MMR Vaccine May Protect Children from COVID-19 | #covid19 | #kids | #childern

An international cohort of researchers is following up on hypothesis already backed by some evidence—early childhood vaccinations, especially for measles, may be protecting children from COVID-19.

While young children and the elderly are almost always at an elevated risk of infectious disease, COVID-19 has turned that idea on its head with all nations reporting much lower incidences of the disease in children compared with adults and the elderly.

The researchers’ hypothesis is backed by the sequence similarity of amino acid residues between glycoproteins of SARS-CoV-2, measles and rubella viruses. Specifically, researchers found striking homology sequence similarity of 30 amino acid residues between the Spike (S) glycoprotein of the SARS-CoV-2 virus with the Fusion glycoprotein of Measles virus, and the envelope glycoprotein of the Rubella virus. SARS-CoV-2 is a single- strand, positive-sense RNA virus. S protein is a key immunogenic protein of SARS-CoV-2 that induces the host immune system; the latter fights off the foreign particles that enter the human body by producing antibodies.

Generally, children are immunized against live-attenuated vaccines of measles and rubella where the entire viral particle is introduced to the child’s immune system to thwart future attacks. This makes the likelihood of shared immunity between vaccine-preventable childhood diseases and COVID-19 even higher as children may be developing a broad enough immunity in response to the vaccines to cover novel diseases.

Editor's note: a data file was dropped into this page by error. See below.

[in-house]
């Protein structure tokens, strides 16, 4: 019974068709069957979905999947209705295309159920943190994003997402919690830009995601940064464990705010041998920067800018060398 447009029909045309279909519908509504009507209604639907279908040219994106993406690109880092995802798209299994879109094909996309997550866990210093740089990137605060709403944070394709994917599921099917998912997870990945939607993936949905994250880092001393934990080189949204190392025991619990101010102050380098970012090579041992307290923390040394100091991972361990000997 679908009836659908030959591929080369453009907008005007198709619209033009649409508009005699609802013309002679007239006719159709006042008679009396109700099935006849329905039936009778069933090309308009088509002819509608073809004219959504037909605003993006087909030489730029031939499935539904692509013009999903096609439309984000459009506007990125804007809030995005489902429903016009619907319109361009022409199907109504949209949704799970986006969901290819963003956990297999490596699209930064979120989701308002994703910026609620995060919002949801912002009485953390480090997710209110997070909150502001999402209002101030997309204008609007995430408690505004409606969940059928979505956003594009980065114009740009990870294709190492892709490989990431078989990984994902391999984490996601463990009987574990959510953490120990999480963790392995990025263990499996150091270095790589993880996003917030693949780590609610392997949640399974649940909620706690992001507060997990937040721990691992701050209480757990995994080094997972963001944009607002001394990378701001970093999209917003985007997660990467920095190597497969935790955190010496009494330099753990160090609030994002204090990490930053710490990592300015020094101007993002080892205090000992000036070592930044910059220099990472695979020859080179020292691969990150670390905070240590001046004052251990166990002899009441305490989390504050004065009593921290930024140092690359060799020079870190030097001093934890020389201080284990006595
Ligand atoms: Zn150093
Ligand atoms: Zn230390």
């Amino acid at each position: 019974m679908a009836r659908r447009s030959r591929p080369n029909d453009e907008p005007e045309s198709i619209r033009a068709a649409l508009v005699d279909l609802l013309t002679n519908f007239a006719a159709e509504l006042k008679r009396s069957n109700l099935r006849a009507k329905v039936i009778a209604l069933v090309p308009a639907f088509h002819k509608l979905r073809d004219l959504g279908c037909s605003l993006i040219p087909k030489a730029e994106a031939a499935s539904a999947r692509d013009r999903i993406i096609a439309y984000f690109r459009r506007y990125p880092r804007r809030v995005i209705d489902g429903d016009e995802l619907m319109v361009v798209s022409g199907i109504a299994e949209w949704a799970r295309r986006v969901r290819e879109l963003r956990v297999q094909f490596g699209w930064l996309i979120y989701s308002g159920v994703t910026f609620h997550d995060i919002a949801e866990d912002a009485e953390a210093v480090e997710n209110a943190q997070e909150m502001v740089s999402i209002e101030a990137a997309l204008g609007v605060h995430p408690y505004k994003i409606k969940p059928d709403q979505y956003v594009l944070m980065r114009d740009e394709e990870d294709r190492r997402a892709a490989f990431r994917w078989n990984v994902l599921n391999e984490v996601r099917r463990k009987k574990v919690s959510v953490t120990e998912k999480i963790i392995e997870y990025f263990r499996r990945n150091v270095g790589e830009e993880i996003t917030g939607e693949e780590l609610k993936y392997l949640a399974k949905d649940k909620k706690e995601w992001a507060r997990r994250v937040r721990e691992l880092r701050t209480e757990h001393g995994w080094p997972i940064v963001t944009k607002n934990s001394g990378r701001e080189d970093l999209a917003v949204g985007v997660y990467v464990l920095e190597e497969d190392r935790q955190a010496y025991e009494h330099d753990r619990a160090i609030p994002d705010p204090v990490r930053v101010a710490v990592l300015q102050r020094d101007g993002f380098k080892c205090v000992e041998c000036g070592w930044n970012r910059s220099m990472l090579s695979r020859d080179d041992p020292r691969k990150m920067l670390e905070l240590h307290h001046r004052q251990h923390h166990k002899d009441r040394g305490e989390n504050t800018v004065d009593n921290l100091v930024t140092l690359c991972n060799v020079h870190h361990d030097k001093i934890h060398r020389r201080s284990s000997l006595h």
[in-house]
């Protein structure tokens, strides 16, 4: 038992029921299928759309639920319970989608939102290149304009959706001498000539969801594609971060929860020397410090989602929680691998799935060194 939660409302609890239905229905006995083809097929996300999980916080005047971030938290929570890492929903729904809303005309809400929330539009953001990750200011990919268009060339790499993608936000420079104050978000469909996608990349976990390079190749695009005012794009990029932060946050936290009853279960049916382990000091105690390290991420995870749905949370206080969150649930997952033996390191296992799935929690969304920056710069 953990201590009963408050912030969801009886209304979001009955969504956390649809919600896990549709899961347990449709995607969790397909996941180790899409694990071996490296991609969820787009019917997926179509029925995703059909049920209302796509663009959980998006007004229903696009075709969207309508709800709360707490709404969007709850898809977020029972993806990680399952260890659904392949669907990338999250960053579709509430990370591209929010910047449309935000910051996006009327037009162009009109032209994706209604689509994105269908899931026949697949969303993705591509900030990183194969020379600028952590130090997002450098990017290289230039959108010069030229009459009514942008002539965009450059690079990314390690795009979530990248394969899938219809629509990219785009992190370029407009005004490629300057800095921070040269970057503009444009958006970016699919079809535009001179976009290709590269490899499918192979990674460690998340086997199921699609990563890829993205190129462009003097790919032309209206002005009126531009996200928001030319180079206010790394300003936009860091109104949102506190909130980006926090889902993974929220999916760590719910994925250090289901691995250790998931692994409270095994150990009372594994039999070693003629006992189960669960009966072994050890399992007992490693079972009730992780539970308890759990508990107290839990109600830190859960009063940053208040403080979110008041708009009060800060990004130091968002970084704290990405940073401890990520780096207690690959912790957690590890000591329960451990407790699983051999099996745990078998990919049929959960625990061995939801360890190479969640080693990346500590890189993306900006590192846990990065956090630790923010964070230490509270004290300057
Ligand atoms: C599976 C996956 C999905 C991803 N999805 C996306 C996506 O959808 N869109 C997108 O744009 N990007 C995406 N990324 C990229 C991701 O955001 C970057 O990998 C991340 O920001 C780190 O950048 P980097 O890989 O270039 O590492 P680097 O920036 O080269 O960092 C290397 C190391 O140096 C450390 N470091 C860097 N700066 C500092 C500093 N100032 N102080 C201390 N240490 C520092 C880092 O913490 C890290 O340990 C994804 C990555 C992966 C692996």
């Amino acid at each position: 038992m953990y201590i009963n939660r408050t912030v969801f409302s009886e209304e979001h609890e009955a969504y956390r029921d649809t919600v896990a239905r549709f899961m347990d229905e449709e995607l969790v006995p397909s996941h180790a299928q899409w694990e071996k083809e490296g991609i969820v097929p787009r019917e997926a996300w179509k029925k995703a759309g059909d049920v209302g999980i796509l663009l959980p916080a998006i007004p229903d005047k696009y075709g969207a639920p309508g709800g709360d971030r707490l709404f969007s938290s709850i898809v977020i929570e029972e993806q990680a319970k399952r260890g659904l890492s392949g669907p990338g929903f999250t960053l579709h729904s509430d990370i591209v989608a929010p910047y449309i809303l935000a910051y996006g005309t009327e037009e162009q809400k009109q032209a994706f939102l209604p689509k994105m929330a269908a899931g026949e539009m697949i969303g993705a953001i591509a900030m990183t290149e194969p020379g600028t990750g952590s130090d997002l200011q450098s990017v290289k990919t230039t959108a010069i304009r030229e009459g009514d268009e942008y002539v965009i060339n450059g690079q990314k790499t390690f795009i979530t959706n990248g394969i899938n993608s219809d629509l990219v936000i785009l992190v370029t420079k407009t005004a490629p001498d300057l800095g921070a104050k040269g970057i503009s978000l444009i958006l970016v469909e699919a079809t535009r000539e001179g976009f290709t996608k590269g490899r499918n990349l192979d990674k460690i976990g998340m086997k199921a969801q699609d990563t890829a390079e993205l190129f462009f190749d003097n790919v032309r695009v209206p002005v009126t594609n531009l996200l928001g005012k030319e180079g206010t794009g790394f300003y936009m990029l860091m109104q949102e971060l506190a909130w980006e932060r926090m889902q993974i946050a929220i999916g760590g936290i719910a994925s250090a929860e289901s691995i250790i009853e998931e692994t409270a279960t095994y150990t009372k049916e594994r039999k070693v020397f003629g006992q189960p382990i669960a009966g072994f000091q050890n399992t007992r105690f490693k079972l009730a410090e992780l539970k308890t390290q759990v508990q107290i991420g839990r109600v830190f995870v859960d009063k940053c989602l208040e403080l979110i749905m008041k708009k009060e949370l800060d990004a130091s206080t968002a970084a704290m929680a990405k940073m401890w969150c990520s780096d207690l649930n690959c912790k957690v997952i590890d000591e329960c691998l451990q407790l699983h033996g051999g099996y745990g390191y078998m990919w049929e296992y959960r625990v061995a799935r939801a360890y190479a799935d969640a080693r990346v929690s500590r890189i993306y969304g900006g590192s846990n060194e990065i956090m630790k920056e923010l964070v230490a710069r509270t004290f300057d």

“The antibodies produced in children due to the MMR vaccine could recognize some epitopes on the SARS-CoV-2 spike proteins. These antibodies, particularly in the epithelial layer of respiratory airways, block binding and entering of the virus into the cells,” said Rimantas Kodzius, a professor at Kaunas University of Technology (Lithuania) and co-author of the recent study published in Frontiers in Molecular Biosciences.

Like COVID-19, measles causes respiratory complications and is transmitted through sneezing and coughing droplets. While the chance of locating epitopes in the 30 amino acid residues that are shared between the COVID-19, measles and rubella viruses is unknown, previous studies on humoral immunity support the researchers’ findings. A 2019 study, for example, illustrated immunity sharing between the Zika and Dengue fever viruses. Additionally, other studies have shown that the levels of antibodies against measles and rubella may persist in the system of an immunized person for 15 to 20 years.

Kodzius said experimental research is the necessary next step to support the hypothesis. He and his team intend to test purified spike protein of SARS-CoV-2 against the polyclonal and monoclonal antibodies of measles and rubella viruses both in vivo and in vitro.

“Understanding the immunological base of children’s protection against COVID-19 can prevent and control further spreading the disease,” Kodzius and his co-authors concluded in their paper.




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